UD students tout the power of fruit
Seniors go beyond an apple a day – how about some honeydew?
By EDWARD L. KENNEY • The News Journal • December 5, 2010
Margaret Murray, a resident at the Millcroft senior living community north of Newark, plucked grapes off a skewer and ate them as she sat with other seniors during a demonstration about making edible fruit arrangements.
"Why don't you make it first and then you can eat it?" said Chris Collins, assistant executive director of the facility, home to 190 residents.
Murray, who loves fruit, could not help herself.
"I want to stay healthy," she said. "I'm 95. Maybe I'll make it to 100."
The 15 University of Delaware nutrition and dietetics majors who visited Millcroft on Thursday could only hope the other dozen or so seniors at the demonstration were as like-minded.
Collins, a 2002 UD graduate who majored in dietetics, invited his former professor and her students to Millcroft to have some fun with the arrangements and talk to the seniors about the importance of eating fruit.
"What we found out is that there are a lot of savvy seniors, and they want to find out what it's all about beyond an apple a day," said Nancy Hartmann, a UD senior majoring in nutrition and dietetics -- and at 60, closer in age to many of the residents at the facility than to her fellow students. "They exercise, and they're really concerned about their health."
Hartmann, who was a chemist for 22 years before returning to UD to pursue her new degree, said the elderly are often lacking in vitamin C, and strawberries, oranges and other fruit can benefit them.
Both Collins and Marie Kuczmarski, his former professor, said the students also were on hand to learn something about the seniors and their facility.
Some of the jobs they will be seeking when they graduate could be on the staff of a similar site.
"It gives them exposure to different job opportunities," Kuczmarski said. "But it also gives them experience with a whole spectrum of aging."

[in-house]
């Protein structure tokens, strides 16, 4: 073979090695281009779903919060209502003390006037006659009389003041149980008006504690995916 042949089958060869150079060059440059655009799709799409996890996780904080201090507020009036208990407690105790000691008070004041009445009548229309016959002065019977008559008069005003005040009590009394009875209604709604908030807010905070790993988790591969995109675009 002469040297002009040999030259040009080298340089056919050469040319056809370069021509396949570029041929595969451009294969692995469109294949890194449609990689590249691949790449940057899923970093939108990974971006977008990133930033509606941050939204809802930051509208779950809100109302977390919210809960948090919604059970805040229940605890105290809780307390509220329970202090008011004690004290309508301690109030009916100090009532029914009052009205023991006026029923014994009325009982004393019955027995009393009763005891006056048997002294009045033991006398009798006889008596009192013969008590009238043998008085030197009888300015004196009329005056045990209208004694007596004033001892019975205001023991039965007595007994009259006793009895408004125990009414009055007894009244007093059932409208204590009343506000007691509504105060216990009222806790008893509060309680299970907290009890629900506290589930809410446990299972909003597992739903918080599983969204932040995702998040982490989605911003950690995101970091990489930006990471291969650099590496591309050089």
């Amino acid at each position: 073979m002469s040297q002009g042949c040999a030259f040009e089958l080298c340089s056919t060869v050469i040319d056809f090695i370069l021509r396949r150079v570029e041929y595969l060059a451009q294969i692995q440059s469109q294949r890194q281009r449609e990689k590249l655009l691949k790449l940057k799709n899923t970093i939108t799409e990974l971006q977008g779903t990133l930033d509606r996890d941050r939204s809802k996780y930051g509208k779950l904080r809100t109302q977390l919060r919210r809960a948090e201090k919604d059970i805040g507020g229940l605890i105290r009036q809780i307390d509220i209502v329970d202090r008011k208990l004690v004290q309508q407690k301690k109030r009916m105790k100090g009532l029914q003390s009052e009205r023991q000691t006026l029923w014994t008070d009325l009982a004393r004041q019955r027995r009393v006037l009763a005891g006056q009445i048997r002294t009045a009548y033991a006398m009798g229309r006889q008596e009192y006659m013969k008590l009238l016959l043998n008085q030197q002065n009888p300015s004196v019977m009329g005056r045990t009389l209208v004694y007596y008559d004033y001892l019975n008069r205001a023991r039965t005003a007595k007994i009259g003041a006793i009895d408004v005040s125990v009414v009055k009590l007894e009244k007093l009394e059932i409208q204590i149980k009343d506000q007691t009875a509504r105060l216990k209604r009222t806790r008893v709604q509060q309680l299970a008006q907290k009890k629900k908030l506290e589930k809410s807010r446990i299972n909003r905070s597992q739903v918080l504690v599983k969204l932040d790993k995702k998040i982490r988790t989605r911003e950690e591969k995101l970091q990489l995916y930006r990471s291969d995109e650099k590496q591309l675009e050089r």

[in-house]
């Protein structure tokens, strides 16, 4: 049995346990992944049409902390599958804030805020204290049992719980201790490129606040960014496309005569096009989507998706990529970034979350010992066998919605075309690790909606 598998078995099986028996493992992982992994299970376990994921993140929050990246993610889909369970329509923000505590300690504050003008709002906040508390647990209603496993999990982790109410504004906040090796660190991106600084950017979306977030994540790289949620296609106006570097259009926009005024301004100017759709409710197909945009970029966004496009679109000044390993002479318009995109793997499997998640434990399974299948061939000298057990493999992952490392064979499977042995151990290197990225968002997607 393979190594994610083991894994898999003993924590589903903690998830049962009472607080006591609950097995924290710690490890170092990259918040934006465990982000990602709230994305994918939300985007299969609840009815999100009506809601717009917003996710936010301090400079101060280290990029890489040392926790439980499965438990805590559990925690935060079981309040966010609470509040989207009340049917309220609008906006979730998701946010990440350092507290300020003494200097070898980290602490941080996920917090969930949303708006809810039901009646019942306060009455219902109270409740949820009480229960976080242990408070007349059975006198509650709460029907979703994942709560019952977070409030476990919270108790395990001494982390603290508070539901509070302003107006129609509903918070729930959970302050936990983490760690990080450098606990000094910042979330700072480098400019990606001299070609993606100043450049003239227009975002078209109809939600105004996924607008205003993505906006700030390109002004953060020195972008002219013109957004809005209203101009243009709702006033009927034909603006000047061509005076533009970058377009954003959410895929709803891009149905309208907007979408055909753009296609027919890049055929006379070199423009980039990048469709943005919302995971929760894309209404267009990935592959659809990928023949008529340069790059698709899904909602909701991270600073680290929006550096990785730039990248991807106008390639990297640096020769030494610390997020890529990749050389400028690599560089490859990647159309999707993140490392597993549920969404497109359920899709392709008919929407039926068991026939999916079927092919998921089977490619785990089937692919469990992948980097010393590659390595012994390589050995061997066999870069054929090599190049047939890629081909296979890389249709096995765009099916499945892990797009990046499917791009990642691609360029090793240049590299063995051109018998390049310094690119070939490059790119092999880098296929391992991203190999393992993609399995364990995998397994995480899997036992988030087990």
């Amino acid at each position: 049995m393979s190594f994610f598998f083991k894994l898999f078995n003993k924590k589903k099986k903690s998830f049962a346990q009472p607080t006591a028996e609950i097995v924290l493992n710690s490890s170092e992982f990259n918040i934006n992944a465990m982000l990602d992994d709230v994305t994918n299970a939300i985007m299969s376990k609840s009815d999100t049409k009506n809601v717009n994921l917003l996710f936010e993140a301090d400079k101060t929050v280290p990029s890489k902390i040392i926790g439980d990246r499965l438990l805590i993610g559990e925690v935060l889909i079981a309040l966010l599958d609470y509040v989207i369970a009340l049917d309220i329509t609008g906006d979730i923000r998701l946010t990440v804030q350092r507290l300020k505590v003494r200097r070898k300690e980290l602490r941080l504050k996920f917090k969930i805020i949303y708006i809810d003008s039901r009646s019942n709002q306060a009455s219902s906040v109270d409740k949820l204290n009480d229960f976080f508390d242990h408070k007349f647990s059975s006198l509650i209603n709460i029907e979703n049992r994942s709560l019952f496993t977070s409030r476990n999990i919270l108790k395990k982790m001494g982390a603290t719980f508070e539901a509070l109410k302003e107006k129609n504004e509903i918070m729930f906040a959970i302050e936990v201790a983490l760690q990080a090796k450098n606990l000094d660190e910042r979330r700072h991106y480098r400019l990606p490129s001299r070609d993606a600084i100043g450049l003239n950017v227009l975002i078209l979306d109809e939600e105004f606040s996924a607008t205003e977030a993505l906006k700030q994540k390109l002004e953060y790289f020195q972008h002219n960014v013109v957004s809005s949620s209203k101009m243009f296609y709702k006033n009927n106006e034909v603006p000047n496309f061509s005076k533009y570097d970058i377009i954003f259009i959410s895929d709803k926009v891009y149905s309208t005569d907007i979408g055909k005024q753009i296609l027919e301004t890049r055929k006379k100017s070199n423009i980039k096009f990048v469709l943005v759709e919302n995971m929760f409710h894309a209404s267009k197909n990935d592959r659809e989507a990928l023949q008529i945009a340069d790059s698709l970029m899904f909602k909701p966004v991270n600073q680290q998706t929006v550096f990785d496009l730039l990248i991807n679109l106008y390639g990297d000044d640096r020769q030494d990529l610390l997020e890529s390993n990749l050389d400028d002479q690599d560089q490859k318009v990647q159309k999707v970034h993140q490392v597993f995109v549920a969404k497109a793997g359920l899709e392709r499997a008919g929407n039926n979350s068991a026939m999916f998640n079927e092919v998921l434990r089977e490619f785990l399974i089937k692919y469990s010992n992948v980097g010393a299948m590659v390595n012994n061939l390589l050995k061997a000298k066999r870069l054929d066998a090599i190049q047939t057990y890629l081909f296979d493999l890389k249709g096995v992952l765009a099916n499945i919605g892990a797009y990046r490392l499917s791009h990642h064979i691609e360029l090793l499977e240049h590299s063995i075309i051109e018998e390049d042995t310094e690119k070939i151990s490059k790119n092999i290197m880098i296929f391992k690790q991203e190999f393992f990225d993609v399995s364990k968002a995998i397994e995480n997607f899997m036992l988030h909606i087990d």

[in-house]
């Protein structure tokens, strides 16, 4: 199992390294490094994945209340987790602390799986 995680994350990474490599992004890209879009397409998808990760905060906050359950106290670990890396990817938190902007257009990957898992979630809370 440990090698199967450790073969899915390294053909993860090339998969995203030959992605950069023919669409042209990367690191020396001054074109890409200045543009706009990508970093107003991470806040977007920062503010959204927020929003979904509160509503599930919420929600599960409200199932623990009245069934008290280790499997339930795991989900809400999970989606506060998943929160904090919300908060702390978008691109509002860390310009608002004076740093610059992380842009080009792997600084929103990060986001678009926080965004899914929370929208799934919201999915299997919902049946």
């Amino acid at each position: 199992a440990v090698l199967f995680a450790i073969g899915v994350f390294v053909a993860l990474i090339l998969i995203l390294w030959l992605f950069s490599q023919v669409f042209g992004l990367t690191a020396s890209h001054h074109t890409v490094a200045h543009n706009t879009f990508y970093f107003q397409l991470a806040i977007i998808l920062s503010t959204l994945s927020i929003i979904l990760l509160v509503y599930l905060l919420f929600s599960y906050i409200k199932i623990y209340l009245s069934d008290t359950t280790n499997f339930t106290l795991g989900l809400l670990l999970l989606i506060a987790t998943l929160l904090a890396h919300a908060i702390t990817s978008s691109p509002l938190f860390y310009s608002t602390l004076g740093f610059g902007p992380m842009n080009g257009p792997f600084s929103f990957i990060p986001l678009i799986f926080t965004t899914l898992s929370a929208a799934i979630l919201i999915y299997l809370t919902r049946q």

Said Collins, "It gives the students an idea how the nursing home works.
"A lot of students don't know what nursing homes are all about. They think it's just a place to keep old people," he said.
The students agreed the visit would be helpful.
"It's good experience in the field, definitely," said senior Kelli Zentkovich, 21, as she cut up fruit for the arrangement.
"Just working with the older population gives you that hands-on experience," said Elisa Scafuto, 20, a junior. "And any experience you have under your belt is beneficial in the long run."
Scafuto talked with the seniors about the nutritious benefits of fruit such as honeydew melons, which are loaded with potassium to help maintain a good blood pressure, and about eating the proper portions.
"One and a half cups of fruit is the daily intake [requirement] for an older adult in a 1,600-calorie diet," she said.
Collins said seniors at the facility sometimes are neglectful about eating properly. Some have dementia and forget to eat or might have a bad mind-set from years of living alone and dining on TV dinners.
Contact Edward L. Kenney at 324-2891 or firstname.lastname@example.org
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